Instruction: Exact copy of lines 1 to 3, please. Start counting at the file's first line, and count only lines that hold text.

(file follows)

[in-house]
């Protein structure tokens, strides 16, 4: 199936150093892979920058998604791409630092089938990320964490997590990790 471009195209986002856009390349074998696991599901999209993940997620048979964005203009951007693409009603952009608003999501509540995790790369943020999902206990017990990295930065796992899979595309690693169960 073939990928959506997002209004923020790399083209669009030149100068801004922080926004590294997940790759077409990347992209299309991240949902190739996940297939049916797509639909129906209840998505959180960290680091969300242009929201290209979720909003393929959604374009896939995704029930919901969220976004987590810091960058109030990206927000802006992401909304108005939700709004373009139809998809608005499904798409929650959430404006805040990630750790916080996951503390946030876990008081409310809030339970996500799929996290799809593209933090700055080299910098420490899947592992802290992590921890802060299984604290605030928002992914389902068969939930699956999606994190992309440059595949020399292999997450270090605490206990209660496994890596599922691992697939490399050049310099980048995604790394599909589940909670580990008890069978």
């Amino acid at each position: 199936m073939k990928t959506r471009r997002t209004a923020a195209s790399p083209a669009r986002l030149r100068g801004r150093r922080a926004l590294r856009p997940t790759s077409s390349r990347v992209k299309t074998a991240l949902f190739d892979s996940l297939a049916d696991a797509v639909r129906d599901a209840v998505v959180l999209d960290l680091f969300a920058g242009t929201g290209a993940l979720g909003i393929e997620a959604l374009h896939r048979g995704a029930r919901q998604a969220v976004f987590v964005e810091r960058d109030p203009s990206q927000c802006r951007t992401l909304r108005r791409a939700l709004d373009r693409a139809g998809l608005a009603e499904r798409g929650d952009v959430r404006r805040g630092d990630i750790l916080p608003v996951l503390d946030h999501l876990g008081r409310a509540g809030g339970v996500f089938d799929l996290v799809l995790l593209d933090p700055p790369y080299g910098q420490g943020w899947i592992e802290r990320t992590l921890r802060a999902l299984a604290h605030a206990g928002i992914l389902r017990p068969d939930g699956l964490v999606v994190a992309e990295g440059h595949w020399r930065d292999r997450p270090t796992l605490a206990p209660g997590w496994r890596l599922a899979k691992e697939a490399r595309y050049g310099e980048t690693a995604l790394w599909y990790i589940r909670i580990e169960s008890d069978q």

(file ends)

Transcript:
[in-house]
């Protein structure tokens, strides 16, 4: 199936150093892979920058998604791409630092089938990320964490997590990790 471009195209986002856009390349074998696991599901999209993940997620048979964005203009951007693409009603952009608003999501509540995790790369943020999902206990017990990295930065796992899979595309690693169960 073939990928959506997002209004923020790399083209669009030149100068801004922080926004590294997940790759077409990347992209299309991240949902190739996940297939049916797509639909129906209840998505959180960290680091969300242009929201290209979720909003393929959604374009896939995704029930919901969220976004987590810091960058109030990206927000802006992401909304108005939700709004373009139809998809608005499904798409929650959430404006805040990630750790916080996951503390946030876990008081409310809030339970996500799929996290799809593209933090700055080299910098420490899947592992802290992590921890802060299984604290605030928002992914389902068969939930699956999606994190992309440059595949020399292999997450270090605490206990209660496994890596599922691992697939490399050049310099980048995604790394599909589940909670580990008890069978």
């Amino acid at each position: 199936m073939k990928t959506r471009r997002t209004a923020a195209s790399p083209a669009r986002l030149r100068g801004r150093r922080a926004l590294r856009p997940t790759s077409s390349r990347v992209k299309t074998a991240l949902f190739d892979s996940l297939a049916d696991a797509v639909r129906d599901a209840v998505v959180l999209d960290l680091f969300a920058g242009t929201g290209a993940l979720g909003i393929e997620a959604l374009h896939r048979g995704a029930r919901q998604a969220v976004f987590v964005e810091r960058d109030p203009s990206q927000c802006r951007t992401l909304r108005r791409a939700l709004d373009r693409a139809g998809l608005a009603e499904r798409g929650d952009v959430r404006r805040g630092d990630i750790l916080p608003v996951l503390d946030h999501l876990g008081r409310a509540g809030g339970v996500f089938d799929l996290v799809l995790l593209d933090p700055p790369y080299g910098q420490g943020w899947i592992e802290r990320t992590l921890r802060a999902l299984a604290h605030a206990g928002i992914l389902r017990p068969d939930g699956l964490v999606v994190a992309e990295g440059h595949w020399r930065d292999r997450p270090t796992l605490a206990p209660g997590w496994r890596l599922a899979k691992e697939a490399r595309y050049g310099e980048t690693a995604l790394w599909y990790i589940r909670i580990e169960s008890d069978q």